Everything We Know About The Next Xbox… Count Down To May 21

Everything We Know About The Next Xbox… Count Down To May 21

May 21. That’s the day that Microsoft will, finally, put an end to all the rumours and speculation and heresay and whispers about the successor to the Xbox 360 and actually show us something.

Or at least tell us something. Either way, make it official.

More so than the reveal of the PlayStation 4 earlier this year, it will be a relief for those who follow the video game business on a daily basis because, more than any other system in living memory, it feels like we know everything about the system already.

Actually, no, it feels like we know too much. Years of leaks and rumours have painted an enormous, ever-changing landscape of what we think this new console will be about and how powerful it will be. There have been so many reports that they’ve all blurred into one unwieldy mess, made more cumbersome by the fact Microsoft has, until now, refused to even acknowledge the presence of a new console, let alone comment on it.

Ahead of this reveal, then, we figured now was a good time to round up everything we know – and everything we think we know – about the next Xbox. To make things easier, I’ve divided the rumours into three categories: those Kotaku (or other major outlets) have reported having heard from sources close to the development of the console, or the development of games for the console, those a little further afield, and thus to be taken with a few more grains of salt, and stuff we know absolutely nothing about.

Note also that much of the information you’ll read below comes from Microsoft’s internal development documentation for the console, which we’ve read.

What We Almost Certainly Know About The Next Xbox


What We’re Not Sure About The Next Xbox

  • That it requires an “always-online” internet connection. This one’s strange. We’ve heard from some sources that the console will definitely need to be online to start playing games. Others have said this isn’t the case. Some are even suggesting that it’s the console’s entertainment and TV capabilities that will need this, not your games. Because of this confusion, it goes in the maybe pile.
  • It might block you playing used games. It might not. While both Kotaku and Edge have heard from sources that the console could somehow block consumers from playing used games – presumably until they purchase some kind of “online pass” – we’ve yet to hear decisively on the matter. There’s also the chance, like the “always-online” feature above, that Microsoft has tweaked – or even removed – the feature following negative feedback from customers.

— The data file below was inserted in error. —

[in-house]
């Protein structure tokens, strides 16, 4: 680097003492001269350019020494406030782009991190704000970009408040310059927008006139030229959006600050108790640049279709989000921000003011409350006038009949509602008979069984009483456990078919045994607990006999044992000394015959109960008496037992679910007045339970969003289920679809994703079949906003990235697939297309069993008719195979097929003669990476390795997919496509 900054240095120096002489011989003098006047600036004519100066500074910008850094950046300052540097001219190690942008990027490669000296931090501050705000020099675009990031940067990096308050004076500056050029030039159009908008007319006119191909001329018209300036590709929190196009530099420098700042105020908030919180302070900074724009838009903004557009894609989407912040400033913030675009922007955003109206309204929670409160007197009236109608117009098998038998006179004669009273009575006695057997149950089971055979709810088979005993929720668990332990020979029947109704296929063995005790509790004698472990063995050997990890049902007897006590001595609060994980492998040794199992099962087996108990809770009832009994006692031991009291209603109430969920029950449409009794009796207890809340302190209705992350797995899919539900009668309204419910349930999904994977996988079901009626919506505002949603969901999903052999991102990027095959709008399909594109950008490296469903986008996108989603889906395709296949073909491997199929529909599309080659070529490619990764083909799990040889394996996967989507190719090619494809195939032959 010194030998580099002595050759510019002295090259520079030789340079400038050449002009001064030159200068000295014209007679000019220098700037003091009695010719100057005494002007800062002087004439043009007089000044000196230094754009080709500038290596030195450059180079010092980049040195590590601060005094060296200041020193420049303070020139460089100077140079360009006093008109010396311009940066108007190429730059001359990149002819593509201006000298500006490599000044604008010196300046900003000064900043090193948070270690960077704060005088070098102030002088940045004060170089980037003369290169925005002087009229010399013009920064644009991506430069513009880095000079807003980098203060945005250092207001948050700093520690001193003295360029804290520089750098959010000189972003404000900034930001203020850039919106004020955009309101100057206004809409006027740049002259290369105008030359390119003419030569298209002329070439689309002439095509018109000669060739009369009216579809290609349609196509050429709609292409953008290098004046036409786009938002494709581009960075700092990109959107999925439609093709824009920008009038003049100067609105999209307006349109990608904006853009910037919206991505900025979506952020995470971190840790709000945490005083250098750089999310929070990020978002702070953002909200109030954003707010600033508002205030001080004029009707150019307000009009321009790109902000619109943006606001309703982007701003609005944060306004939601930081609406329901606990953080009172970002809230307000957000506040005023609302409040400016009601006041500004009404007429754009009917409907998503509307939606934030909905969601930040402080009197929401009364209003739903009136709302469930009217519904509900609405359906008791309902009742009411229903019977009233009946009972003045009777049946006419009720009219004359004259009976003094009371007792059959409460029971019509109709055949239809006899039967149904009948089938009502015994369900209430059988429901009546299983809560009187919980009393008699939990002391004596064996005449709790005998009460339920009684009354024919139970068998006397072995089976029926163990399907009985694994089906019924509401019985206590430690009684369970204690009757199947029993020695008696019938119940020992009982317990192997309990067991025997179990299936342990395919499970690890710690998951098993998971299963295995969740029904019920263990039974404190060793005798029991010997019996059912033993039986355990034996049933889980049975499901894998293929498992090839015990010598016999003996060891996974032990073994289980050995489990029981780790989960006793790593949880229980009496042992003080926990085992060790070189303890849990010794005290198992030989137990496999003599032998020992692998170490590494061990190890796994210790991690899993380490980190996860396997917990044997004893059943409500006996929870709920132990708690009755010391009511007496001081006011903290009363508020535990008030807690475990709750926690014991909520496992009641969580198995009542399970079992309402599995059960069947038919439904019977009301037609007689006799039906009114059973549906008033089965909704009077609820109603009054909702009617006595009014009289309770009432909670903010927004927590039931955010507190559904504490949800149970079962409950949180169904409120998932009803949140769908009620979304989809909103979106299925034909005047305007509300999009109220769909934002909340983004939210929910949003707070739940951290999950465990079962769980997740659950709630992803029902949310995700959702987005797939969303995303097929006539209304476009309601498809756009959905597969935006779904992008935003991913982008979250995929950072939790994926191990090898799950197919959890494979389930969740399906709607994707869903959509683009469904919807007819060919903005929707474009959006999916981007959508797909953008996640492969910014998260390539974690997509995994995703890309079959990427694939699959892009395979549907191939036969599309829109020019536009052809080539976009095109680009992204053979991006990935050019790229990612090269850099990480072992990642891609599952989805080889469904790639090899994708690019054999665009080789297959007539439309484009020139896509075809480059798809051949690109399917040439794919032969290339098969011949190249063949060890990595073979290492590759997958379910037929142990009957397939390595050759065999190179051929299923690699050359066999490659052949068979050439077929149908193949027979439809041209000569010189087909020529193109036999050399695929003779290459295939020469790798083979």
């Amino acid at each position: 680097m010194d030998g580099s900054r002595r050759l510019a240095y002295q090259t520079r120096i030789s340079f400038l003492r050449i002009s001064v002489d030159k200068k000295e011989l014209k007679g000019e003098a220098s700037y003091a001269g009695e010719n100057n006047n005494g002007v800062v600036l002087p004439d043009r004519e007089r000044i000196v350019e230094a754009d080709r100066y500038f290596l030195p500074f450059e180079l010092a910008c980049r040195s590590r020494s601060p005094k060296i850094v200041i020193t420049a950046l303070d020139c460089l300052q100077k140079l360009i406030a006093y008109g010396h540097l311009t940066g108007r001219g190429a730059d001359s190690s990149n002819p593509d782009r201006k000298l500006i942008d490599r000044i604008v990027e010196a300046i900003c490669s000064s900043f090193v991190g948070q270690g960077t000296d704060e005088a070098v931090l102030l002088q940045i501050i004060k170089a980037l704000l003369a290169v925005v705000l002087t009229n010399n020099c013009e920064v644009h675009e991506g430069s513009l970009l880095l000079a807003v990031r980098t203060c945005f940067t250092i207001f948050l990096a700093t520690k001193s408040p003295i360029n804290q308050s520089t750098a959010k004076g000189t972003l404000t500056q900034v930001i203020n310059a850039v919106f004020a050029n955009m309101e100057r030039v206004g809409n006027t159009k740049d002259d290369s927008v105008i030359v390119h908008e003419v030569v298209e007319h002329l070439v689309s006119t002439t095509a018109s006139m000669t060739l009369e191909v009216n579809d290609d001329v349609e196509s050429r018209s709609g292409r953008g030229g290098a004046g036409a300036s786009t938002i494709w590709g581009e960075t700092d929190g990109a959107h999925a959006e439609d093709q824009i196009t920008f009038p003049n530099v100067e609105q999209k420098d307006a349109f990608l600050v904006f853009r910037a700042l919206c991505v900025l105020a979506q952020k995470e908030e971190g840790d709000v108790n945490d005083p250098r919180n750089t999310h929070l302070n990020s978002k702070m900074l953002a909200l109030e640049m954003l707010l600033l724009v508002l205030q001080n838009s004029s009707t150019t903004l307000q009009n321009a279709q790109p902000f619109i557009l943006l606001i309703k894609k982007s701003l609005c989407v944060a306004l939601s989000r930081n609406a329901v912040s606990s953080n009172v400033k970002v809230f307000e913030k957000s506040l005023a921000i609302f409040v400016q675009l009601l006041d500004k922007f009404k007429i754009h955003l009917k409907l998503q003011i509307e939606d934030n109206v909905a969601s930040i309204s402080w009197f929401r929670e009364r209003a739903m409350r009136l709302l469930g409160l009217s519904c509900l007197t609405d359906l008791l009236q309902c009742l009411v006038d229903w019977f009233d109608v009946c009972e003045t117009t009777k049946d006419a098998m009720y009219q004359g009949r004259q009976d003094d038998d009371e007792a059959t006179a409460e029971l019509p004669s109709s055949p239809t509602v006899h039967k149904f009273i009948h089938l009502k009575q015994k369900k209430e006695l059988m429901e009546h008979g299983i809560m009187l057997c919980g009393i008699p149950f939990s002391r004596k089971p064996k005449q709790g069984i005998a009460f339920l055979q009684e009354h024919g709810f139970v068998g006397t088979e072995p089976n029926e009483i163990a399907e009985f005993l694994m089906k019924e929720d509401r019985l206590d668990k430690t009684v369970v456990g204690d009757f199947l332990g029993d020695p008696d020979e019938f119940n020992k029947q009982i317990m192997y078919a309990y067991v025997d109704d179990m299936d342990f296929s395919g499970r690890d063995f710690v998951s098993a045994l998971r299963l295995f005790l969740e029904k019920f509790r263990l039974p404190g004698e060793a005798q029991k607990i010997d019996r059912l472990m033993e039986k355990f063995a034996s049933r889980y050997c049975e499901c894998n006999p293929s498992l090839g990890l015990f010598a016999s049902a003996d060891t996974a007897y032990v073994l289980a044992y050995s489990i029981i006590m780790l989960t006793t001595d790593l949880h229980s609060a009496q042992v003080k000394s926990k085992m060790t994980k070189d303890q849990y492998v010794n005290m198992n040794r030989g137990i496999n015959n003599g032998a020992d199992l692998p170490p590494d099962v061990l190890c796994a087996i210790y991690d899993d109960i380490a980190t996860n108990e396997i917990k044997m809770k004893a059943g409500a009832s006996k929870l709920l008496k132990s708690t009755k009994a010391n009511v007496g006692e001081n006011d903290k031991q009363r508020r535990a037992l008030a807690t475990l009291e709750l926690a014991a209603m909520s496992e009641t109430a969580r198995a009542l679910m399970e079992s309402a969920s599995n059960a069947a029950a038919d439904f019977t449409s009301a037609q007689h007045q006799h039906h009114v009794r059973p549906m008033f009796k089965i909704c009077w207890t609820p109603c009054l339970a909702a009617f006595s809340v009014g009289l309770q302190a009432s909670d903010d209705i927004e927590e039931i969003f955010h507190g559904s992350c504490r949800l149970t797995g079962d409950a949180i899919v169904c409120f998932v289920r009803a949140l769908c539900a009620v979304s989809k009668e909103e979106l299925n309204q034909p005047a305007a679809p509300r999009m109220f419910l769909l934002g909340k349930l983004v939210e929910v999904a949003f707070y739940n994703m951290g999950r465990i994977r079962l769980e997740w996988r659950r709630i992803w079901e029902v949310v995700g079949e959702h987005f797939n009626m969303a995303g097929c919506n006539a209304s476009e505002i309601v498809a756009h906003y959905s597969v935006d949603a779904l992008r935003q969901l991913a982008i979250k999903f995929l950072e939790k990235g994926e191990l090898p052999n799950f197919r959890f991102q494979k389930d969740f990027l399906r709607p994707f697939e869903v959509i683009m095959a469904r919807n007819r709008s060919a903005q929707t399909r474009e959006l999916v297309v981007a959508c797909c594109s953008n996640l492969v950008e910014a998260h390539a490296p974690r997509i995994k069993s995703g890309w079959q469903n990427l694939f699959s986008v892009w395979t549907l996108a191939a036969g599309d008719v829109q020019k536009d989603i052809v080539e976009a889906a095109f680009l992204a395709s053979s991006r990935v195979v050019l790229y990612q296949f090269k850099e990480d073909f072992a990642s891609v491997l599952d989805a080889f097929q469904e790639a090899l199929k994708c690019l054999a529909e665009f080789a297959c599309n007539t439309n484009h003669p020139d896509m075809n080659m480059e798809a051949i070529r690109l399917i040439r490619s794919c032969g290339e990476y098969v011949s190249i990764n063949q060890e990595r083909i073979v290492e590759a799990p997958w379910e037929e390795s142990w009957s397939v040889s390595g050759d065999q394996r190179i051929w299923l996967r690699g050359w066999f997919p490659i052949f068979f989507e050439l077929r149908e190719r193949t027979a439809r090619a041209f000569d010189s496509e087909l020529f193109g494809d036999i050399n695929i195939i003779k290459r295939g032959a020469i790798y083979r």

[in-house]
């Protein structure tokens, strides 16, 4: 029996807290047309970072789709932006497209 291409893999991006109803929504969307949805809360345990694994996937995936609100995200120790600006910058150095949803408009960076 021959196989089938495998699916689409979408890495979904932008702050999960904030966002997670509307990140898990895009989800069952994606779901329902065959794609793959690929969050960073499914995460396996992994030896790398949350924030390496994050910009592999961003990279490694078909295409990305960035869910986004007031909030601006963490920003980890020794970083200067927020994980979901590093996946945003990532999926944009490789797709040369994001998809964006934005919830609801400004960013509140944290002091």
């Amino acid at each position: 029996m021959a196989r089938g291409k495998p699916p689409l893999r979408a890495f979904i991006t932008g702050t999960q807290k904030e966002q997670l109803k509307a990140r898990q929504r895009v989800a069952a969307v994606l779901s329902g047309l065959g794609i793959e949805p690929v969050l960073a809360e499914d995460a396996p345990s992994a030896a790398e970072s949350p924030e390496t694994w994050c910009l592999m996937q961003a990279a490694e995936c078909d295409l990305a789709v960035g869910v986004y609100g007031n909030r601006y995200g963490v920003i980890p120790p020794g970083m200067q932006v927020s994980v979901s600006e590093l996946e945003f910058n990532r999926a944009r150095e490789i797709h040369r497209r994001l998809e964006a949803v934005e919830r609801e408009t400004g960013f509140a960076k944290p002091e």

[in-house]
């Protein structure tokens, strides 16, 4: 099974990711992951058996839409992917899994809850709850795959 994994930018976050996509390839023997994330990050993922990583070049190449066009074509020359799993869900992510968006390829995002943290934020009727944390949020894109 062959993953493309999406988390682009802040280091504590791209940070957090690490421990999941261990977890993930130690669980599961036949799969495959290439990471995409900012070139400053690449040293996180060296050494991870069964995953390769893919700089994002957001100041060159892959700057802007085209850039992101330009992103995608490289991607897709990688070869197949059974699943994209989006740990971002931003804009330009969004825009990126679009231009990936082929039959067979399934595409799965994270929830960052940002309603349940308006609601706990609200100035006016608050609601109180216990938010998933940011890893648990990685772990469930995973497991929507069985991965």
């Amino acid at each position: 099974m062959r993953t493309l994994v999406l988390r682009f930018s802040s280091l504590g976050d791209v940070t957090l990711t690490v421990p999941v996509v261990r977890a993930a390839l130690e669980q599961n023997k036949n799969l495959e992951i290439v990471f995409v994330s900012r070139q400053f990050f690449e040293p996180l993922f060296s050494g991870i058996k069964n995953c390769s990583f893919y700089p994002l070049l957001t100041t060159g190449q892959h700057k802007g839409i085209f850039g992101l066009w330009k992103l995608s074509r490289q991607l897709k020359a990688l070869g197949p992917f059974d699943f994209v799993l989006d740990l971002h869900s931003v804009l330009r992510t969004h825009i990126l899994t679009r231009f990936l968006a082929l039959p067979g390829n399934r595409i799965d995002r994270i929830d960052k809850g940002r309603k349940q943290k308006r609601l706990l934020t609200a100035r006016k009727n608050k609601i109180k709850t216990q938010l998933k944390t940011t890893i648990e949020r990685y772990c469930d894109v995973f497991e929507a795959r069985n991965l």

• Xbox chat is gone. One interesting report from CVG said that the console’s chat services would all be brought under the Skype brand umbrella. What’s especially neat is that this raises the possibility of “asynchronous voice and video messages in next-gen Xbox Live”.
  • Games! Because the console is yet to be officially announced, no games have been officially announced. Several have danced around this, though, saying they’re either coming for “next generation” consoles (without specifying) or that in addition to systems like the 360 and PS3, further platforms will be announced in the near future. Some of these games include the likes of Assassin’s Creed IV, The Witcher 3, Watch Dogs and FIFA 14.

What We Have No Clue About

  • What it looks like. To dissuade leaks, and to help track them down if stuff does spill out, Microsoft has covered its development consoles (and controllers) in what’s essentially dazzle camouflage, which doesn’t just help disguise the lines of the devices, but also identifies who owns each one.
  • Xbox Live 2.0? Achievements? Dashboard? Most of what we know so far about the console has to do with its hardware and specifications. When it comes to things like Xbox Live, achievements and the next console’s user interface, we’re mostly in the dark.

That’s it for the important stuff. Whether the information revealed by leaks, reports and sources over the past two years turns out to be true, mostly true or barely true, I guess we’ll find out on May 21!


  • It will be interesting to see if it connects to the currently up and running XBox Live or if they launch a new iteration of it, Xbox Live 3.0, given what we have NOW is Xbox Live 2.0, as we had Xbox Live with the original Xbox.

        • The all new XBOX:US (Unwanted Solicitation).